By Hazel Feigenblatt — August 26, 2015.
The indicators assess the rule of law, accountability, elections, public management, civil service integrity, and access to information, looking both at what policies are in place and whether they are implemented. There is also a “bonus” section that – for the purpose of this project – we have called “Social Development,” which takes a snapshot of a mix of social issues, from minority rights to gender, health and education.
Among the findings, the research shows that interference from the executive branch significantly limits the strengthening of an independent judiciary, auditors and civil service across Africa. Even in countries where the judiciary enjoys full legal independence, in practice about half of the countries received very low scores and only six received high marks.
However, some countries show progress both in the legal framework and in practice. For example, a 2014 law in Tunisia added explicit provisions on judicial independence and constitutional protections from external intimidation were introduced in Liberia. In practice, in Benin, judges have been vocal whenever their independence was somehow threatened.
The situation is very similar with the auditing institutions and in the civil service. The research found significant instances of executive interference into audit operations, including restrictions from auditing certain accounts, politicized appointments and removals without due process. In the case of the civil service, only six countries scored well and reports of the removal and replacement of civil servants based on political affiliation were common.
You can check an overview of the findings here, the methodology here, and see a video about how to navigate our online tool here.
To date we have conducted three rounds of research – the first one being a pilot – and our in-country teams are currently on the field preparing the fourth one. Stay tuned until next April!
The project is unique in many ways. It is one of few initiatives that cover all 54 countries in the continent. Our researchers and reviewers are African experts and journalists who know their countries better than anybody. We are not only looking at what the laws say, but also and more importantly at what really happens in practice.
The indicators are the result of a partnership with the Mo Ibrahim Foundation. Since 2014, the Africa Integrity Indicators are an excellent source of data for the Ibrahim Index of African Governance. They are also used by the World Bank’s Worldwide Governance Indicators (WGI) and by the Millennium Challenge Corporation.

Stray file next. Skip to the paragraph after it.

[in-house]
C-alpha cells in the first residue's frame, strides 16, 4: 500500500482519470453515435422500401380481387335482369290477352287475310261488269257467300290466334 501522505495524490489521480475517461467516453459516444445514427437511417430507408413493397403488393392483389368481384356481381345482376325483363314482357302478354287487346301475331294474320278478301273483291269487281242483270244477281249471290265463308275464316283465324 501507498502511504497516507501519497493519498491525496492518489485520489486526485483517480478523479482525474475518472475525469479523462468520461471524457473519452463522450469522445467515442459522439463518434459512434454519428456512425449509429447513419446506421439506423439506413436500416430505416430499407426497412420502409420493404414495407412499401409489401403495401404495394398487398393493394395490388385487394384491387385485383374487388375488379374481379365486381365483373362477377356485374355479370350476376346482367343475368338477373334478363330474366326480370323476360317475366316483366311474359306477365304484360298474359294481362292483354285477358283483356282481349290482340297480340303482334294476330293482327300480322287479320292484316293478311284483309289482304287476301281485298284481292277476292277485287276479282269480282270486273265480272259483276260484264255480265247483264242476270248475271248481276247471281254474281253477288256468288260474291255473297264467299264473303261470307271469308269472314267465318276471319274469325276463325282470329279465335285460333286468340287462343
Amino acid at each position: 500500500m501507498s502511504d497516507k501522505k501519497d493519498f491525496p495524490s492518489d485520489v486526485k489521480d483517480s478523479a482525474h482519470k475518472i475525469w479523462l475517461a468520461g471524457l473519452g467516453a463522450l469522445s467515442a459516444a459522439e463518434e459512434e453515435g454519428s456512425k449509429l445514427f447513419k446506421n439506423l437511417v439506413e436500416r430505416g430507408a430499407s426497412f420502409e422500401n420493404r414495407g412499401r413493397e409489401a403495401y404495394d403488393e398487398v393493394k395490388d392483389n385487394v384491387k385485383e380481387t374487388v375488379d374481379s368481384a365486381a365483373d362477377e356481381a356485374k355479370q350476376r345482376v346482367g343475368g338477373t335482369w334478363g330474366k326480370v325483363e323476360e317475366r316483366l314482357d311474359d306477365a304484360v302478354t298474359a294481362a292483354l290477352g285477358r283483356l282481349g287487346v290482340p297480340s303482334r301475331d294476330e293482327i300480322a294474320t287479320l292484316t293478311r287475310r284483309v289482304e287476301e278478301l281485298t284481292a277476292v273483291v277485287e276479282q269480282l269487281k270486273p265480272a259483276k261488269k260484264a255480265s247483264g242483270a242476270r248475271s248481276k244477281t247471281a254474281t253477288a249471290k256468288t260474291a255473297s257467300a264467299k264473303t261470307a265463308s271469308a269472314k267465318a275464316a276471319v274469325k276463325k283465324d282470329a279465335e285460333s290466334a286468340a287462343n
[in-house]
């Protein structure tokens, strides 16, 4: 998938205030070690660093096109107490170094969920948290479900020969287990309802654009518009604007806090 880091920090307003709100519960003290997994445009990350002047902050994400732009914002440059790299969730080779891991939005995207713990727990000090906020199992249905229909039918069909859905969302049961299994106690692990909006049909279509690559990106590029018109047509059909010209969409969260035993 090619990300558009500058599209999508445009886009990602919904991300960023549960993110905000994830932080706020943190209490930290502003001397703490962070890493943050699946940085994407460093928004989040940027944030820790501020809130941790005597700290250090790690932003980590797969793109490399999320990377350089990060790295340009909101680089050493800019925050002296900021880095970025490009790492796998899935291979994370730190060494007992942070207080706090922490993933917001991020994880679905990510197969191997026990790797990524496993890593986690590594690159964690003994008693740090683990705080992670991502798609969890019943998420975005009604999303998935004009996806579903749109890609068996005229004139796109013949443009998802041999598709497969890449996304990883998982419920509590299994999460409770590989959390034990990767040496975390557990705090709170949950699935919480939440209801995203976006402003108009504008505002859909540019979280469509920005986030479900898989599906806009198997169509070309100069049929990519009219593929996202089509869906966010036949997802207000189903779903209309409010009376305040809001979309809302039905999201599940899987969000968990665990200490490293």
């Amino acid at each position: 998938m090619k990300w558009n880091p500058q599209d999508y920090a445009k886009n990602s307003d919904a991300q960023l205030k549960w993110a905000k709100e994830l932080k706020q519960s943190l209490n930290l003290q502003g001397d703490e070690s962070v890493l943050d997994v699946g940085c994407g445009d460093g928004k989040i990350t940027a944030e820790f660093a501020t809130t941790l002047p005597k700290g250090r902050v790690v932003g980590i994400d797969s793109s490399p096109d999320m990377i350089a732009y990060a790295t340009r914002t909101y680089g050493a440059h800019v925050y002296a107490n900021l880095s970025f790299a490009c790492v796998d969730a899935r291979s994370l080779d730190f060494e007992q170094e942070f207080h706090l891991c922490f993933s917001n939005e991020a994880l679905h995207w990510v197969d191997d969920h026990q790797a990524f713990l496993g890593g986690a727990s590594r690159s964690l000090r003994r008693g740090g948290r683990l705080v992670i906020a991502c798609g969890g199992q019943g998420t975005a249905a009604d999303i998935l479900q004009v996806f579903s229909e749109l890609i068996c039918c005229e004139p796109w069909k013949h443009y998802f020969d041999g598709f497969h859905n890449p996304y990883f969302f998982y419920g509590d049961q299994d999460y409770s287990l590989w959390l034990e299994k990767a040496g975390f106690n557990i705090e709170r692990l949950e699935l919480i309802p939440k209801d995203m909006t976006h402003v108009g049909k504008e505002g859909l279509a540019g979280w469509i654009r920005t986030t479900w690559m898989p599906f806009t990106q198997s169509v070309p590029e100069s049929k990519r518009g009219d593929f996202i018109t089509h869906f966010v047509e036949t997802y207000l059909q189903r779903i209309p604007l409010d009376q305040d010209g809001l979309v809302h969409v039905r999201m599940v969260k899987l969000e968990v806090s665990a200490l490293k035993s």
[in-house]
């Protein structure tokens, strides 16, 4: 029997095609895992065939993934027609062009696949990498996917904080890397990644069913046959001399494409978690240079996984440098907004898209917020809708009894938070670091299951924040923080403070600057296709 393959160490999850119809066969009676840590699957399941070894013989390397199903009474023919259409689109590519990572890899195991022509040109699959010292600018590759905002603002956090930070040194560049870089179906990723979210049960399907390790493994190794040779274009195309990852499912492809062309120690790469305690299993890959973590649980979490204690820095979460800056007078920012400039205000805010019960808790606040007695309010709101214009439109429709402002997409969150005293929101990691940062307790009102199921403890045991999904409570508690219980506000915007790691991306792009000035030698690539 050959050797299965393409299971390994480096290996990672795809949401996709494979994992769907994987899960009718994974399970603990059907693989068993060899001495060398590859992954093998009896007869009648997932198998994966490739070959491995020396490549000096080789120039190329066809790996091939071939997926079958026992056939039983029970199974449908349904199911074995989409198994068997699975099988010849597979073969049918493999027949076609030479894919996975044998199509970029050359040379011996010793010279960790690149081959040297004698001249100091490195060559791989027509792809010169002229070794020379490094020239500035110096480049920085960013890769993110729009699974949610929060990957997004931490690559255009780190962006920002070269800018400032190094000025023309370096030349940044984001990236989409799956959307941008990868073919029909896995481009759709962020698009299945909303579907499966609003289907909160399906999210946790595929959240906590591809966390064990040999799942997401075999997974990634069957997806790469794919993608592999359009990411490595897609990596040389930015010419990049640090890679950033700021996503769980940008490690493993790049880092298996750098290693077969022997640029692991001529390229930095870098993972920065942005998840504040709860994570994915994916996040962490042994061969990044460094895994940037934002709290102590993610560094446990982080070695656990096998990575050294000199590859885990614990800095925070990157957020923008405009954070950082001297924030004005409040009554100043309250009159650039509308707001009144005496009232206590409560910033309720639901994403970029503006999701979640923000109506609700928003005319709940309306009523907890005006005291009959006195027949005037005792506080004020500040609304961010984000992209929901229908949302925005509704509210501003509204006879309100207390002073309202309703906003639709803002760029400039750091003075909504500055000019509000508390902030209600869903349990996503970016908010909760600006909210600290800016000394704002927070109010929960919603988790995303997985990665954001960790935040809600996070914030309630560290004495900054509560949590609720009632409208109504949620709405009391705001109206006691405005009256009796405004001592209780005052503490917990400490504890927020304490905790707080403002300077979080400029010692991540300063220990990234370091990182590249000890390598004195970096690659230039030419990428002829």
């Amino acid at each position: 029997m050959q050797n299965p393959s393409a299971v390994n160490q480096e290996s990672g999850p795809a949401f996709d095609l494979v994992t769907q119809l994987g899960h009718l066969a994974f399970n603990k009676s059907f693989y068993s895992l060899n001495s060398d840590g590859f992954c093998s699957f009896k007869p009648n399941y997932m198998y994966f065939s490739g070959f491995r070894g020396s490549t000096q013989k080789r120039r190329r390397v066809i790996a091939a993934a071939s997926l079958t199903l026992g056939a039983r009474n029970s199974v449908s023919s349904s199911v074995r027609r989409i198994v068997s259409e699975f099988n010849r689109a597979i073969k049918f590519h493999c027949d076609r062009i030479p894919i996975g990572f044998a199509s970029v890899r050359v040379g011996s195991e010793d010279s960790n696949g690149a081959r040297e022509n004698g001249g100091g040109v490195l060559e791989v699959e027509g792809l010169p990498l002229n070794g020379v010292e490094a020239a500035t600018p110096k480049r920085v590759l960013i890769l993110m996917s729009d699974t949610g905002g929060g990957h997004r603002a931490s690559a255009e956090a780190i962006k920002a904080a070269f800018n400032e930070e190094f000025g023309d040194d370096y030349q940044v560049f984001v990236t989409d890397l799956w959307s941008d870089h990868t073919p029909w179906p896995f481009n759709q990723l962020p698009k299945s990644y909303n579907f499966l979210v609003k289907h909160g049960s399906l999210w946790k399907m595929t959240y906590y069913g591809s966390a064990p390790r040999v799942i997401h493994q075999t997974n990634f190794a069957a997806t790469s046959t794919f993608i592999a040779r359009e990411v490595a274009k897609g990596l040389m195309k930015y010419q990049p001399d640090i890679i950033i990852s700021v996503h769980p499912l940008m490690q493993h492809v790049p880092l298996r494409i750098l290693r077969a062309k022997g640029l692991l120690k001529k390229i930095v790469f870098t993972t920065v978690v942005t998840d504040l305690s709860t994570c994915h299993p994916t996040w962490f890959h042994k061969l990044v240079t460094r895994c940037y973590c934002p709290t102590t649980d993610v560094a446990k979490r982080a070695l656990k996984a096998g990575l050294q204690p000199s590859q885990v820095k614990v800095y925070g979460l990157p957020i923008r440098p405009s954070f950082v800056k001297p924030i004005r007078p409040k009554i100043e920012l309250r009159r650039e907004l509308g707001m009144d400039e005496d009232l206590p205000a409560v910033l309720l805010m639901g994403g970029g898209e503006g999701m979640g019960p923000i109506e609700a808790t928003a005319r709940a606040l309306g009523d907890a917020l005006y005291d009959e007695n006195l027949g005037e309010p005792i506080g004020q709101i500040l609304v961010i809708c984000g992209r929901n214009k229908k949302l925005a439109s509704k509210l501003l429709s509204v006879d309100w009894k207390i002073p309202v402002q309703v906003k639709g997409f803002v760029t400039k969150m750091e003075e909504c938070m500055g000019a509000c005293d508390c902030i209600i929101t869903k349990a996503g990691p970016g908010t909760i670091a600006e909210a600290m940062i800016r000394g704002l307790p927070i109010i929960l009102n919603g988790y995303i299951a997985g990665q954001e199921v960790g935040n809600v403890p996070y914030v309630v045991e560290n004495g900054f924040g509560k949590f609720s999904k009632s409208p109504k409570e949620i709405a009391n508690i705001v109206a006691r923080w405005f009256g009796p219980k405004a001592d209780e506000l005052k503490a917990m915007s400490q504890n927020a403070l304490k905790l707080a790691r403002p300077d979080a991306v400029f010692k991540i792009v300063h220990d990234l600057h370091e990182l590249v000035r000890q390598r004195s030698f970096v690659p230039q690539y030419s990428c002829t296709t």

Over the course of the research process, Global Integrity has engaged with representatives from some African governments interested in discussing the results. We welcome questions and dialogue with more countries, multilateral partners, civil society organizations, and other interested parties, particularly to explore how we can make use of the data to stimulate and support dialogue about policy options.
The project takes a granular approach, with benchmarks that define the different scores fully spelled out and each score supported by an explanation, including all sources that informed the research and findings.
While we do not expect everybody to always agree with how our methodology and our researchers approached each indicator (or the scores, particularly the low ones!), we are certain that the indicators provide a solid snapshot of an issue at the time of the research and serve as a starting point to do further research, prioritize areas for improvement and spark discussions and reflections around important issues.
The new Africa Integrity Indicators follow Global Integrity’s evidence-based expert assessment methodology and draw from the Global Integrity Report questions. However, users of our older assessments will immediately notice important changes, which are the result of lessons learned in the last few years. But more on Global Integrity’s journey with integrity assessments in a blog post coming up soon!